For the last few months, we’ve heard a litany of calls from politicians urging the MTA to hold off, or outright reject, the upcoming fare hike. The folks who hold the purse strings — the New York State Comptroller and the New York City Comptroller — got in on the act as well. Now, a supergroup of advocates has called on the MTA to hold off on implementing the hike until the middle of 2008.
These advocates, led of course by the ever-present Gene Russianoff, have released a letter written to MTA CEO Elliot “Lee” Sander, urging him to wait until at least March 31, 2008, to proceed with the fare hike. The letter, available here as a PDF, lays out a compelling case for the delay. Take a look:
As civic groups concerned with decent transit, we write to urge that if the MTA does adopt a fare increase for 2008, no final action be taken before March 31, 2008, at the earliest …
Right now, the MTA plan calls for a decision on fares in December 2007, to go into effect in “early 2008.” But we urge that no final action on the fare should happen before March 31, 2008. That’s because two other key actions take effect on that date.
First, this is the date by which the state legislature and New York City Council have to decide on the recommendations of the traffic congestion mitigation commission recently created by the state legislature. The commission will be considering Mayor Bloomberg’s congestion pricing proposal, which would include new transit funding.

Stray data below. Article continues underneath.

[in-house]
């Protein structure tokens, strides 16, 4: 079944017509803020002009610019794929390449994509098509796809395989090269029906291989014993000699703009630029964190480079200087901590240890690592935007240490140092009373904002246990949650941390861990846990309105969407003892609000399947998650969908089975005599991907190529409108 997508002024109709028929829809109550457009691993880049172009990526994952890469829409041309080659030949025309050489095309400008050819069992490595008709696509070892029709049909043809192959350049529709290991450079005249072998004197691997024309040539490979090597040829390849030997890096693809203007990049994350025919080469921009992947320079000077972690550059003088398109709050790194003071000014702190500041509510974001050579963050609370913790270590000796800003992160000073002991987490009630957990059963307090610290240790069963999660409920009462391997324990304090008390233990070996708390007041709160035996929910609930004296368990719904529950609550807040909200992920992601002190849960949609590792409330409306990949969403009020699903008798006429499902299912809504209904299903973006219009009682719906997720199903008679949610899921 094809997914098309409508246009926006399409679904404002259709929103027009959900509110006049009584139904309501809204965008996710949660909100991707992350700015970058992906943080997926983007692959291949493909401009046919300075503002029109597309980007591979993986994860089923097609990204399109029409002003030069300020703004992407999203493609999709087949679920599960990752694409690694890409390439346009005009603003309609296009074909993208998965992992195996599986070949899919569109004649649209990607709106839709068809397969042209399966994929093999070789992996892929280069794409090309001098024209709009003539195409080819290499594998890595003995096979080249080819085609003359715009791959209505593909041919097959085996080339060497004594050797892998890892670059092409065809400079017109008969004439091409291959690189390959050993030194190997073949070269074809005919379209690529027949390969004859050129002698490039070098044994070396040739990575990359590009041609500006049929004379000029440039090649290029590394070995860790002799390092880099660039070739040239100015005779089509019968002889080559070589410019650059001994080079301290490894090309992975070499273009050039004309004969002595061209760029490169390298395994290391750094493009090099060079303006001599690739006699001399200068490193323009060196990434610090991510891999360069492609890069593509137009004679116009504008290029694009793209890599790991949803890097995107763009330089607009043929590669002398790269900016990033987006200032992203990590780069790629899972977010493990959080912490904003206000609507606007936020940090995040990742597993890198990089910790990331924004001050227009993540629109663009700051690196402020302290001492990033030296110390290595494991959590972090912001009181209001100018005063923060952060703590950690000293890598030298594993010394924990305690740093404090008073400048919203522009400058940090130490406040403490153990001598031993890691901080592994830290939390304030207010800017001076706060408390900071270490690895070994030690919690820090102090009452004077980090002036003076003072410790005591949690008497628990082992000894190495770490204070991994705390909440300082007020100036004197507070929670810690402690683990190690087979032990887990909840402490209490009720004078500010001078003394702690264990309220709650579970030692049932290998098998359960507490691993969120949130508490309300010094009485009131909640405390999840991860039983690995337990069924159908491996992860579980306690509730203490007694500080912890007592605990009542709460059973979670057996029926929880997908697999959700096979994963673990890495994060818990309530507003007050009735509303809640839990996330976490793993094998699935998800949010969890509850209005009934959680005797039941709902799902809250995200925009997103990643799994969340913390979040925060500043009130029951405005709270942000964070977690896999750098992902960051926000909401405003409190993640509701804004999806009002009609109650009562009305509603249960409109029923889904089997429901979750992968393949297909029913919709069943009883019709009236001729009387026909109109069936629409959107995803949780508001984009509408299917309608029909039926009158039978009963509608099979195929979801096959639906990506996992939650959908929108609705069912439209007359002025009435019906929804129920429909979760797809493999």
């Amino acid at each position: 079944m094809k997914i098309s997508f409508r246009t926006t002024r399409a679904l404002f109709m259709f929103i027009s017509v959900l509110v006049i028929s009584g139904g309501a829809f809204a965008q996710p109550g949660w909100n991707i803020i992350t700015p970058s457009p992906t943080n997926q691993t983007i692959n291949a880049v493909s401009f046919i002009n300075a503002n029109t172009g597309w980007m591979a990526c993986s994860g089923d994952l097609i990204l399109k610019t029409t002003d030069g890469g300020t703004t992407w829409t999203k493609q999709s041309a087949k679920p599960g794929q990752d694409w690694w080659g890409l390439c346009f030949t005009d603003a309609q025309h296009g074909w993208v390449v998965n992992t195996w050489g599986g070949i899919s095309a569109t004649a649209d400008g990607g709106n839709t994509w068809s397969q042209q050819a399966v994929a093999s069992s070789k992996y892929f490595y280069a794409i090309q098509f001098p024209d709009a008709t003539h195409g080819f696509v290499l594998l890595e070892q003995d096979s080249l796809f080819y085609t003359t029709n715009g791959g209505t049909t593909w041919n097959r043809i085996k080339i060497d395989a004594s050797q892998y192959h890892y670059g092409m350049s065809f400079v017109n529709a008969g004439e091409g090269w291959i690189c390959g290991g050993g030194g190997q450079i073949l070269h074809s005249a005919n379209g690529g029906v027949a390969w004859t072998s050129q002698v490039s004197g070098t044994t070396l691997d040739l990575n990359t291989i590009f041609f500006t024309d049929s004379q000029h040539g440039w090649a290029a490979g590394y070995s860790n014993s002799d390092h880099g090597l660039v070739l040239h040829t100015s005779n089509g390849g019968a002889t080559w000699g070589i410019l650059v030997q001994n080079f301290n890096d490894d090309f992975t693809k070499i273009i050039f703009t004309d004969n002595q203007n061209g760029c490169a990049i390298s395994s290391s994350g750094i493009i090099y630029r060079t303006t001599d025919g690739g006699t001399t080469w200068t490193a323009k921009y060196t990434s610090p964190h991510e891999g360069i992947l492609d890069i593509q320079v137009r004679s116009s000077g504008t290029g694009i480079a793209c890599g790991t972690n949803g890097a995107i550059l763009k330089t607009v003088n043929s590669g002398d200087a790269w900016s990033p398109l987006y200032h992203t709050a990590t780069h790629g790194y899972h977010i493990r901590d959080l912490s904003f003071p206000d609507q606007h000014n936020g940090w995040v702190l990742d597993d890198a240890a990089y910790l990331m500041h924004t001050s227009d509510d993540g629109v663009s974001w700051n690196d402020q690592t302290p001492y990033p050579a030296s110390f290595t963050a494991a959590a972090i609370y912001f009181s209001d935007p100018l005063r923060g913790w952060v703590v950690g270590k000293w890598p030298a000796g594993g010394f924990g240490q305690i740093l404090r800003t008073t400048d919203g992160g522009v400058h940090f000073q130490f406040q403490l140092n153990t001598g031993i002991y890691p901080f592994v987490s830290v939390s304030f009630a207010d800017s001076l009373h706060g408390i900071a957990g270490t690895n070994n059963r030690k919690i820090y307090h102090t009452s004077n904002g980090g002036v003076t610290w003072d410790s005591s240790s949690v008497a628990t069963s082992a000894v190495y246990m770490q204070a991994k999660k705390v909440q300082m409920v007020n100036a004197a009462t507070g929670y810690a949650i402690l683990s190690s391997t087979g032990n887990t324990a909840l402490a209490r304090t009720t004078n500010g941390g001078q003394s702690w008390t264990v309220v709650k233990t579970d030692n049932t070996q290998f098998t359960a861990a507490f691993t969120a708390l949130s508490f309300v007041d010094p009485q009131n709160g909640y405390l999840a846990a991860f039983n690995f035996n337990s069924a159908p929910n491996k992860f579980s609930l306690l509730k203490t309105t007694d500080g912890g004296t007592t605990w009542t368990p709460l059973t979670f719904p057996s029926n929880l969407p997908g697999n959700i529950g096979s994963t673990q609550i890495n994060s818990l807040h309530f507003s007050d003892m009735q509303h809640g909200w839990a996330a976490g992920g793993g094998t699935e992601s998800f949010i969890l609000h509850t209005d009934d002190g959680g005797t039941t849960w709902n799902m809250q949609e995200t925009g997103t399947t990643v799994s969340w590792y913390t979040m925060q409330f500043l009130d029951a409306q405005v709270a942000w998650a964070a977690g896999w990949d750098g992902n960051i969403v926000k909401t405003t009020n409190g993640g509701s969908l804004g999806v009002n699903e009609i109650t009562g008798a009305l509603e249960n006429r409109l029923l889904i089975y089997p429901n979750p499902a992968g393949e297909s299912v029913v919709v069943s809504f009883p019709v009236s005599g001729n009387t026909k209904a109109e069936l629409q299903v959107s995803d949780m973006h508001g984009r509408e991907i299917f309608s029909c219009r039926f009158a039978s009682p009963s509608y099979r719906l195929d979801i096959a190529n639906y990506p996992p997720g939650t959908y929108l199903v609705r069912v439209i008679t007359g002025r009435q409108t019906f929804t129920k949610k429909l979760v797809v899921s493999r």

Second, on that same day, the MTA is required to submit its five-year, multi-billion dollar capital rebuilding plan, giving the public its detailed program for what repairs will be slated between 2008 and 2013. Our groups feel strongly that the whole range of transit funding — from operations to capital needs — should be considered as a whole, rather than piecemeal.
This is a rock-solid rebuttal to what is beginning to look more and more like an unnecessary-for-now fare hike. Of course, the MTA is pushing back. In an article in today’s Daily News, Jeremy Soffin, MTA spokesman, spoke on the need for financial relief sooner rather than later. “Our financial plan puts the MTA back on sound financial footing while actually increasing service for our ridership,” he said. “Delaying its implementation will only lead to larger fare increases and unacceptable service cuts.”
But if the city and state come through on the congestion pricing issue, won’t the MTA stand to benefit more by delaying the fare hike until every piece of the financial puzzle can be completed? I think so; Gene Russianoff thinks so; now we just have to hope the MTA thinks so too.